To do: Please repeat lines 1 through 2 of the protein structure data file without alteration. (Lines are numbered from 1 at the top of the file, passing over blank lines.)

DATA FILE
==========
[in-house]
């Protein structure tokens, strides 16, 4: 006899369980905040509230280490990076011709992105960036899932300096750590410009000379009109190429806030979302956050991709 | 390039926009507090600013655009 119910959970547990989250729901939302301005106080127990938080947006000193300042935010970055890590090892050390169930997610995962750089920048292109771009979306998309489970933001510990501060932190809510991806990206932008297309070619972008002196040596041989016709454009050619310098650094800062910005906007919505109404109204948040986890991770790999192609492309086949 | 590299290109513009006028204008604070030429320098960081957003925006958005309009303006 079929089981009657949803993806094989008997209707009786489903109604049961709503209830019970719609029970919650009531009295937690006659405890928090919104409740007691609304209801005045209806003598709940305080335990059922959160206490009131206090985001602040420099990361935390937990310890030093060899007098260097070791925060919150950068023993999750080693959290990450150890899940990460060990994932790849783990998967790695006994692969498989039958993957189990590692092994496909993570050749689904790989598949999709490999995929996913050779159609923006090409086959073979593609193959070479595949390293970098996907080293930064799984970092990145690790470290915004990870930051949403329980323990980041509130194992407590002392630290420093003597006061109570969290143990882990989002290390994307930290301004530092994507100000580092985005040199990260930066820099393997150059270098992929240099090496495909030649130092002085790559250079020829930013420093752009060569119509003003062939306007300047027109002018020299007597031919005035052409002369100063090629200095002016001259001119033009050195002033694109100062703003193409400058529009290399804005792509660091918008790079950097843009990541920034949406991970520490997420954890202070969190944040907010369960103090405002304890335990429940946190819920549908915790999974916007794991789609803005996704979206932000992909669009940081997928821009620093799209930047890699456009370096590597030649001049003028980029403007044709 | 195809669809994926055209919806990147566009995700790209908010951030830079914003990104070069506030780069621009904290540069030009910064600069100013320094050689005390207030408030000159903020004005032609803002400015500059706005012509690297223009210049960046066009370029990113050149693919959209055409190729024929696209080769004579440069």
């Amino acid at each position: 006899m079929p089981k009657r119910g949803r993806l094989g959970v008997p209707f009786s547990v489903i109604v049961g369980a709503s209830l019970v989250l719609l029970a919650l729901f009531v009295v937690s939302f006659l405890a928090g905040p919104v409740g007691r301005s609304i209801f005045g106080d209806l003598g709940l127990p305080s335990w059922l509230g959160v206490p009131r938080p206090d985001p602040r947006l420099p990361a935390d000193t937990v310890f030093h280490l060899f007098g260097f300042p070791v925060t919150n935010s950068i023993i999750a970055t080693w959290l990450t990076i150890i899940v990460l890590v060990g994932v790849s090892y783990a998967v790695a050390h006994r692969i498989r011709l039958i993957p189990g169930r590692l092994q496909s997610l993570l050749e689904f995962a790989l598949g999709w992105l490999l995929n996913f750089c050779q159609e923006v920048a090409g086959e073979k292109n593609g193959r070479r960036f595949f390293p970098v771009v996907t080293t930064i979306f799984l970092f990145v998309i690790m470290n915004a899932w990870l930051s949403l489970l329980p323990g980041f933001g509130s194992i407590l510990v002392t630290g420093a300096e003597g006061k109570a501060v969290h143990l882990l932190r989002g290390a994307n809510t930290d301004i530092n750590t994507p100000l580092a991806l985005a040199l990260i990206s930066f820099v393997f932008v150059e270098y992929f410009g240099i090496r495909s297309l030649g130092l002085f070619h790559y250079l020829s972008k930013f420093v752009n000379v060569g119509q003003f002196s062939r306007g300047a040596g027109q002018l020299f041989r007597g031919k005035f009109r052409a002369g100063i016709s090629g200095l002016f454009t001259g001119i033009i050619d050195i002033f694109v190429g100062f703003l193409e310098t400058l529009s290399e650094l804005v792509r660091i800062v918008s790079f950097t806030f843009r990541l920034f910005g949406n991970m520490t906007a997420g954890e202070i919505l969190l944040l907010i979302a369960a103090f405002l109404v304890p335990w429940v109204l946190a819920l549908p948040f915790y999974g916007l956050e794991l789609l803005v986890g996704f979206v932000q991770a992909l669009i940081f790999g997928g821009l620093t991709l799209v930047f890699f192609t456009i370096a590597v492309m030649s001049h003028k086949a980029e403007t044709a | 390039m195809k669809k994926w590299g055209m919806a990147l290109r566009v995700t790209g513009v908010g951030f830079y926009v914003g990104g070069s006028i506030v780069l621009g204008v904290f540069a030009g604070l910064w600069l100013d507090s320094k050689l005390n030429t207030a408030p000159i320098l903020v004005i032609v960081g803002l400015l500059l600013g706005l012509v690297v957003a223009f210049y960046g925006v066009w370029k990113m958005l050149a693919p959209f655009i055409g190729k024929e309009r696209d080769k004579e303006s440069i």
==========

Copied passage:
[in-house]
């Protein structure tokens, strides 16, 4: 006899369980905040509230280490990076011709992105960036899932300096750590410009000379009109190429806030979302956050991709 | 390039926009507090600013655009 119910959970547990989250729901939302301005106080127990938080947006000193300042935010970055890590090892050390169930997610995962750089920048292109771009979306998309489970933001510990501060932190809510991806990206932008297309070619972008002196040596041989016709454009050619310098650094800062910005906007919505109404109204948040986890991770790999192609492309086949 | 590299290109513009006028204008604070030429320098960081957003925006958005309009303006 079929089981009657949803993806094989008997209707009786489903109604049961709503209830019970719609029970919650009531009295937690006659405890928090919104409740007691609304209801005045209806003598709940305080335990059922959160206490009131206090985001602040420099990361935390937990310890030093060899007098260097070791925060919150950068023993999750080693959290990450150890899940990460060990994932790849783990998967790695006994692969498989039958993957189990590692092994496909993570050749689904790989598949999709490999995929996913050779159609923006090409086959073979593609193959070479595949390293970098996907080293930064799984970092990145690790470290915004990870930051949403329980323990980041509130194992407590002392630290420093003597006061109570969290143990882990989002290390994307930290301004530092994507100000580092985005040199990260930066820099393997150059270098992929240099090496495909030649130092002085790559250079020829930013420093752009060569119509003003062939306007300047027109002018020299007597031919005035052409002369100063090629200095002016001259001119033009050195002033694109100062703003193409400058529009290399804005792509660091918008790079950097843009990541920034949406991970520490997420954890202070969190944040907010369960103090405002304890335990429940946190819920549908915790999974916007794991789609803005996704979206932000992909669009940081997928821009620093799209930047890699456009370096590597030649001049003028980029403007044709 | 195809669809994926055209919806990147566009995700790209908010951030830079914003990104070069506030780069621009904290540069030009910064600069100013320094050689005390207030408030000159903020004005032609803002400015500059706005012509690297223009210049960046066009370029990113050149693919959209055409190729024929696209080769004579440069």